A tale of two cities: Champaign vs. Urbana

The Art Theater in Champaign is an independent theater housed in a 100-year-old building.

Separated by an ever-powerful hyphen, Champaign and Urbana have completely different personalities. With two sides of a campus that are two different kinds of diverse, deciding where to live is an age-old dilemma.

The reputation is that Urbana is filled with the artsy, hipster crowd that love indie rock and fall-time weather, the kind of kids who at some point in their lives considered going to a liberal arts school. These are the kids who like the walks to Illini Grove, weekend house shows and local coffee shops.

On the other side, Champaign is seen as the place for social butterflies, sport enthusiasts and Keystone shotgunners.

Both cities boast an abundance of vastly different institutions.

Champaign hosts the wonders of Frat Park and the majority of sororities on campus, the Six Pack and of course, the part of Green Street that prompts foodies to salivate. Then there is the ARC, State Farm Center, Memorial Stadium, Ikenberry Commons, the majority of campus bars and, because there is no way they could make a living on the fringes of Lincoln Avenue, Second Story Pizza and the hot dog man.

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    In low-key Urbana, you have CRCE, the beautiful Engineering Quad, the Arboretum, The Canopy Club, Krannert Center for the Performing Arts and, technically, the Quad. Urbana is where many professors and faculty members live, and the reality that you may be sharing the same mailman and jogging route as your economics professor is real. Busey-Evans, PAR, FAR, Allen Hall, LAR and ISR are all located in Urbana, and some students have the “misfortune” of being allocated to these places for their freshman year.

    When it comes to living spaces, the bottom line is Urbana is quieter and the rent, well, it’s typically cheaper. According to Zillow, properties in Champaign average out at about $129,500, while in Urbana, the average is $110,100.

    Andrea Vercelli, 2013 alumna, has lived in the Urbana side of campus for most of her undergraduate career, and she said she enjoys the relative peacefulness that comes with it.  

    “Champaign, compared to Urbana, is really loud, and it’s really nice to have a place to go home and get stuff done when you have a full class load to focus on,” Vercelli said. “Nights in Champaign are just a bunch of loud, drunk people running around, and Urbana is not as crazy. There are a lot of interesting people to meet who just like hanging out and chilling.”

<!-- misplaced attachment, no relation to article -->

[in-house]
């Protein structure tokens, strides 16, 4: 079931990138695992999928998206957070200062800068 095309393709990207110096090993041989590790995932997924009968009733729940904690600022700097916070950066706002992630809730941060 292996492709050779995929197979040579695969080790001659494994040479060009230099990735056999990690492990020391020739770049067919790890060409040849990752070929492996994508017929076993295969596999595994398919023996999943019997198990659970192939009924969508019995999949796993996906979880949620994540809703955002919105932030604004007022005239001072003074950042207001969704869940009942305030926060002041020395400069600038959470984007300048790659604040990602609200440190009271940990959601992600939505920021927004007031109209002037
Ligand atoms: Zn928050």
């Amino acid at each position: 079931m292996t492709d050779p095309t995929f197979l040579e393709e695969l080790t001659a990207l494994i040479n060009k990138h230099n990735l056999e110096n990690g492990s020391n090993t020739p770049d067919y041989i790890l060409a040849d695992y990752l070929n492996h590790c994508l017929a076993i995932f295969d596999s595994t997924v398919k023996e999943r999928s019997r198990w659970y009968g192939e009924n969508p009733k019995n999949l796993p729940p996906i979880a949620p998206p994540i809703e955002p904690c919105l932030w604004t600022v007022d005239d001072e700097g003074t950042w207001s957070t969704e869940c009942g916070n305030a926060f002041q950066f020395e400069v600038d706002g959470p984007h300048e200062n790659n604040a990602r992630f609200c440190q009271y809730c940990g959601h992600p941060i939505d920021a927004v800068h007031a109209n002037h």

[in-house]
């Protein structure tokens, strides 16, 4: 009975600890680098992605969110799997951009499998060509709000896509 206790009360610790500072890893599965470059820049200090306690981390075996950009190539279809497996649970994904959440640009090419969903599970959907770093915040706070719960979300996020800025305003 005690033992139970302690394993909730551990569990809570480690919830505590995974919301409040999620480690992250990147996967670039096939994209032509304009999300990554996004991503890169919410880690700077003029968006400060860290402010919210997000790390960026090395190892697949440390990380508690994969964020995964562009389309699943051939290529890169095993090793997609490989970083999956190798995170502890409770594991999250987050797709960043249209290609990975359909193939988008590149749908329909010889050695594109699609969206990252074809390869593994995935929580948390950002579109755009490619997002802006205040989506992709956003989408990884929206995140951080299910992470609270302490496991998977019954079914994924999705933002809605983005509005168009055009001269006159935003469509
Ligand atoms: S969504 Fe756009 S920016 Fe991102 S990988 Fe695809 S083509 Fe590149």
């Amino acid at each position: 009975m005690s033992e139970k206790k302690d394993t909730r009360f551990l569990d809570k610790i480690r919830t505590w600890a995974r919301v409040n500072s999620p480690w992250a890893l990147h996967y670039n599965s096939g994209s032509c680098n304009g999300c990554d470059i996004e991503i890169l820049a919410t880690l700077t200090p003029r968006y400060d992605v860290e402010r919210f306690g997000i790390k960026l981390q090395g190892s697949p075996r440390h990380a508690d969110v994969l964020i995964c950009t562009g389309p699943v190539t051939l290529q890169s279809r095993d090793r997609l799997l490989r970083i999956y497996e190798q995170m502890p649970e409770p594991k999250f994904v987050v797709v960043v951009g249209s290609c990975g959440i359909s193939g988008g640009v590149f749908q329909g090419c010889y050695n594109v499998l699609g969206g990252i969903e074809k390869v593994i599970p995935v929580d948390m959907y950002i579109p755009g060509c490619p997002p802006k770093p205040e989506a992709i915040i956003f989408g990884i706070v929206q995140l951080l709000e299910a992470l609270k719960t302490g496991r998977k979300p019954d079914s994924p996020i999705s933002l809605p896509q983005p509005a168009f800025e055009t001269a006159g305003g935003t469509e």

Despite not living in Champaign, she feels she gets to experience both Champaign and Urbana well. 

    “Whenever I want to go to Champaign, I can just hop on a bus, and it’s a five minute bus ride… I get the best of both worlds,” she said. “Urbana is just a really cool place; there’s cobblestone streets, trees arching over the streets in the fall and a lot of great local places to get good food like The Black Dog and Courier Cafe.”

    On the other hand, Austin Walker, 2013 alumnus, spent most of his time living in and around Champaign.

    “It’s really true that Champaign is just really versatile; you kind of have some of the advantages of a suburb … (where) you have access to things and you’re never more than two minutes away from a cornfield,” Walker said. “I think that Urbana is a little bit older… Champaign is younger, it’s hipper… and there’s a lot more variety in Champaign definitely.”

    Walker, who now lives in an area west of Neil Street densely populated by graduate students, admits that age does play a factor in deciding what area to live in. 

    “I did the college thing and I loved it. Campus is still fun every once in a while, but I guess you just reach a point in your life where you don’t need to dance on stripper poles at Joe’s to have fun,” he said.

    The two city’s downtown areas are also strikingly different. Urbana’s downtown seems to have an older style, as Champaign’s newer and larger downtown area attracts incoming travelers and more businesses.

    “I really like the bars in downtown Champaign; they’ve got live music and a cool atmosphere,” Vercelli said.

    This is something Walker agrees with.

    “I guess I like downtown Champaign better than downtown Urbana,” she said. “There’s a lot of variety in downtown Champaign, where Urbana I just feel like it has an older vibe.”

    The dilemma is a tale of two cities, and one of two different college experiences. Although location is definitely not the only factor, the location where each student makes all of his memories will make a big difference in how he remembers his time at Illinois. Making the decision could be incredibly difficult or extremely easy, but whatever the decision, getting to experience living in both cities will ultimately give every student a better understanding of campus life. 

    Eliseo is a freshman in FAA. He can be reached at [email protected].